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What 4.5 million LEDs looks like Answered

Over in Japan, 4.5 millions LEDs have been lit up for a holiday fantasia that runs through March 8. To see all these LEDs color cycling must be amazing to see in person.

As a matter of fact, I'll probably be out in Japan next year, but not early enough to catch this.

An estimated 4.5 million light-emitting diodes offer an amazing spectacle at the Nabana no Sato theme park in Kuwana, Mie Prefecture, on Saturday. The annual winter light show is scheduled to run until March 8. Kyodo. This year’s theme is flowers. The water illumination is out of this world. Here the beautiful sound of the river with vivid color changing-the-art LED technology enables a production of 64 billion colors. The rapidly changing colors actually look more like the flow of the river in front of our eyes. The pond is located in the heart of the Village but can be seen from all over the place.

Link via Gizmodo


they are cool

Wow. Now, put them in 1 pile.

wow, if each had to have their own resistor, that would increase the cost by %50, that would be a LOT of money... but i don't think they would, i think they just had the same power source that would match their voltage...


9 years ago

Just wow.

I wish I was there...
So I could steal some LED's for my project... :-)

And where the hell did they get all of those LED's!!!!!!!!!!!!!!!!!!!

*Goes to Japan and steals 1 led* Liar! There are 4.499999!

I can't. My camera has no service here in Japan (What?!?)

Then go back to USA with your LED then take a picture.

I can't. I'm gonna be here for 3 years

Can you imagine the power consumption if they were all incandescent bulbs ? Zowie.

Can you imagine the heat if they were all incandecent bulbs? OUCH!!!

Yes, even if they were those tiny little holiday bulbs, that would STILL produce a lot of heat....

And we would burn, especially in the tunnel. Now, imagine that they were Xray bulbs...

or simple microwave tubes....cook your goose good :-)

with LEDs at 30 mA this takes over 1000 amps at 120 volts

That is a heck a lot of power, I wonder what their electric bill would be...

Or imagine if they were M249 Para minimi machineguns all pointed at you with an Apache helicopter gunship behind it shooting running chainsaws.

a led and incandescent of equal wattage produce allmost the same heat

Almost, but the LED still wins (by some factor roughly between 5 and 10).

An incandescent bulb produces all of its light by heating a filament. Only 10% of the energy appears in visible light; the rest is heat.

The LED is more "efficient" (essentially all it's light comes out in the desired visible waveband), so the heat output is just from ohmic resistance, internal to the LED and in the associated circuit. If you have a well-matched power supply, that waste heat should be well below 1%.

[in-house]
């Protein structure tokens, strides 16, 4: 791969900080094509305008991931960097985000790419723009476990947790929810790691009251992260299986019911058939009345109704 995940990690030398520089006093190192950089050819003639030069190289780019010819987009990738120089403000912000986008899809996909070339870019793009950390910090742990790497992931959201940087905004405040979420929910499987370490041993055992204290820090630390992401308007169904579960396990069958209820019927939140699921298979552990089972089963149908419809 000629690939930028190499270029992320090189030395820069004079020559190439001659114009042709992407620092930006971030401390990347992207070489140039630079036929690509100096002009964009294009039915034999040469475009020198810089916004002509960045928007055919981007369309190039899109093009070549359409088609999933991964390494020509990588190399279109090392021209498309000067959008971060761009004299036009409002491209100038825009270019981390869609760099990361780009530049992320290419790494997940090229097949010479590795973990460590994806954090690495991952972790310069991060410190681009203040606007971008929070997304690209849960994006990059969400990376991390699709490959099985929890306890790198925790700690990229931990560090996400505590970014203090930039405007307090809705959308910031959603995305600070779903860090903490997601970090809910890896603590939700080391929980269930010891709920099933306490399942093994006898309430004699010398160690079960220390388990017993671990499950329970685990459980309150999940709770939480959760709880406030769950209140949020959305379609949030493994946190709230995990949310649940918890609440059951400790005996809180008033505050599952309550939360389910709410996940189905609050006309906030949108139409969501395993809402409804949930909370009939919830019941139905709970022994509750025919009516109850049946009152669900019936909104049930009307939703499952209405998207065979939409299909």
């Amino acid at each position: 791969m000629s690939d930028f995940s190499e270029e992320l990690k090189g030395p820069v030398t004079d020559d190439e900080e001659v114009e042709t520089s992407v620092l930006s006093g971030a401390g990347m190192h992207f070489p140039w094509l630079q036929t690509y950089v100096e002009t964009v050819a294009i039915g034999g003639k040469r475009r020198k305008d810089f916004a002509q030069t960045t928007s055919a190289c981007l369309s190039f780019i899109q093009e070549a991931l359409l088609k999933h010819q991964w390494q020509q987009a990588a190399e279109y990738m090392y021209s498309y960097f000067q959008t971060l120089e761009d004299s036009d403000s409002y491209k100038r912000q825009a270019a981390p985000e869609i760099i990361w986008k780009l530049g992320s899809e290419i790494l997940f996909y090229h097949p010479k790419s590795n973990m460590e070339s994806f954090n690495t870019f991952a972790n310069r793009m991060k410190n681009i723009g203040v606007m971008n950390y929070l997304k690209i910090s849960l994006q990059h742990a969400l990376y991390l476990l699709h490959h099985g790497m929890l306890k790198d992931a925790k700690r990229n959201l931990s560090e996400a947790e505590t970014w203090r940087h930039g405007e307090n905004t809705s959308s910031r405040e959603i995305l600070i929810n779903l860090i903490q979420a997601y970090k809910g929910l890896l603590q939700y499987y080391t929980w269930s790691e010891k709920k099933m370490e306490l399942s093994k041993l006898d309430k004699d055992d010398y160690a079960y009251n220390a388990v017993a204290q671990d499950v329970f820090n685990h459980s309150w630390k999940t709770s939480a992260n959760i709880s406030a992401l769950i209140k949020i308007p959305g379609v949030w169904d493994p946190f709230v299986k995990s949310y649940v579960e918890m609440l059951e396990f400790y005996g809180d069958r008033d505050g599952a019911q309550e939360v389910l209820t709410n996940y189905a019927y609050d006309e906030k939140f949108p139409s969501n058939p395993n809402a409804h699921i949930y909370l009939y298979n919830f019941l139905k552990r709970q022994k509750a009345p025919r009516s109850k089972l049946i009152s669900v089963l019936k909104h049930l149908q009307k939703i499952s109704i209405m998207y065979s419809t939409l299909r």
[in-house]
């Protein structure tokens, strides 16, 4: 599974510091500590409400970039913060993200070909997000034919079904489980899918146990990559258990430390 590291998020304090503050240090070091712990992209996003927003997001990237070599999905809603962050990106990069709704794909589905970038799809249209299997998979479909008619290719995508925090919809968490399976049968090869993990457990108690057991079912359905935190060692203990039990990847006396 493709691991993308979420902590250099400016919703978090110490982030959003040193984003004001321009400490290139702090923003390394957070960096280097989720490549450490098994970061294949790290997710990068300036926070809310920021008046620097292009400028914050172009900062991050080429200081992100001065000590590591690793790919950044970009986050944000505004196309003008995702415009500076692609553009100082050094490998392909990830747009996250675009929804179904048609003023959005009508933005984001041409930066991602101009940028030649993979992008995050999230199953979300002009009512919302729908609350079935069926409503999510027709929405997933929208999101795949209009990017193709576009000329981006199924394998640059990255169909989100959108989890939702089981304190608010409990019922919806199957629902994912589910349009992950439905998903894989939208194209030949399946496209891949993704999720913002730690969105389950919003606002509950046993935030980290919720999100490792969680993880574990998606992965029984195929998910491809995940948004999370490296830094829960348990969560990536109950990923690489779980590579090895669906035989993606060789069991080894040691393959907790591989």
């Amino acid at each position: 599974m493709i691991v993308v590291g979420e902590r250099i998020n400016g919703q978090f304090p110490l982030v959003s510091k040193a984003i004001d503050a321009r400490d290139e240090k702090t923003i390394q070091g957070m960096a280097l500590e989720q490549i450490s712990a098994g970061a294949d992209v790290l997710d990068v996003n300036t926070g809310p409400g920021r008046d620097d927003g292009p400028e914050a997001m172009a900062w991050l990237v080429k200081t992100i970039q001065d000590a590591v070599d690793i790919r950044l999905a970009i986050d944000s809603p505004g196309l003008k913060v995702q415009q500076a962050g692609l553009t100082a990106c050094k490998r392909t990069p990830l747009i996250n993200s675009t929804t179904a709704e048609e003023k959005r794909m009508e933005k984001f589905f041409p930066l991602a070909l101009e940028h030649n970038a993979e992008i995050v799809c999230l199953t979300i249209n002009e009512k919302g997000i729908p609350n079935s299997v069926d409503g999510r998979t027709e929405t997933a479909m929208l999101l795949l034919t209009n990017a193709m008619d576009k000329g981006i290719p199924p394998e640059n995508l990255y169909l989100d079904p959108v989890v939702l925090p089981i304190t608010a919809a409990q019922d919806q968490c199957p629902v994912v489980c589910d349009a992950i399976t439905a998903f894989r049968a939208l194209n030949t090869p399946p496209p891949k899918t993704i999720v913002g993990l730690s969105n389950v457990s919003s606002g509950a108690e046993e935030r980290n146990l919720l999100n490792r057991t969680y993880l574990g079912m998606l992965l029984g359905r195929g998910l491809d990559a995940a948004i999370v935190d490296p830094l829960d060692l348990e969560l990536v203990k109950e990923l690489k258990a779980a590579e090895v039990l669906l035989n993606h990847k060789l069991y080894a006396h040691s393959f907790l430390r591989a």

incandescent is about 1.5 - 2.5 % efficient not 10 %. small incandescents are less efficient so they are maybe 1 - 1.5 % led is about 7 X as efficient as good incandescent so its max 17 % - which means 83 - 85 % are still converted to heat 99 % and 83 % heat is not that of a difference

Your value of ~2% for incandescent efficiency is correct (if I had read through the full Wikipedia article, I would have seen the additional information). The 10% I quoted was the fraction of total EM output in the visible. Your value properly takes into account all of the other circuit losses.

The internal resistance of an LED (any diode) is fairly small within it's operating range. Note, of course, that the I(V) curve for diodes is exponential,

I = Isat[ exp(V/VkT) -1 ]

(where VkT ~ 26 mV at room temperature), so trying to define a linear "effective resistance" isn't really appropriate. Nevertheless, the LED produces _only_ visible light in a narrow waveband, so all of the input power goes to one of two outputs -- either pure visible light, or resistive heating of the circuit.

I think you must be including back-reflection of the generated light at the diode/air interface. Since the refractive indices are so different, that can be substatial for a "bare" LED. However, the kind normally used for illumination have layered coatings (either the old plastic dome, or more complicated structures) which provide a more gradual transition of the refractive index and thereby reduce the back-reflections substantially.

I would be very interested in a source for your ~17% efficiency value.

good incandescent lamps are 14 - 17 lm/w

leds are 90 - 100 lm/w

that means led = 6 - 7 X incandescent

7 X 2.5% = 17.5 % efficiency


That is so cool...

Looks awesome. Wish I was there.

If only i could be there

to steal a bunch of LEDs

Ya, you could easily take a few hundred and no one would notice.


9 years ago

Instant seizure...

The closest thing done anything like this in my area is a Maize Maze *sigh*

wow i wanna go there.... too bad i cant


9 years ago

As a lot of pepole have said... WOW.

wow (looking at pile of old PCs in the room and thinking of assembly + parallel port + one huge LAN)

This is the single greatest pointless thing ever!

Wow, that's really cool. Imagine how long it must have taken to do all of that.

Yea ! would they all need individual resistors ?


9 years ago

Christmas lights are way up my list of "senseless acts of beauty"! A place by my parents does about 1 million lights over their campus (incandescents, last time I saw them), and that's pretty impressive. 4 times as many would be... worth seeing.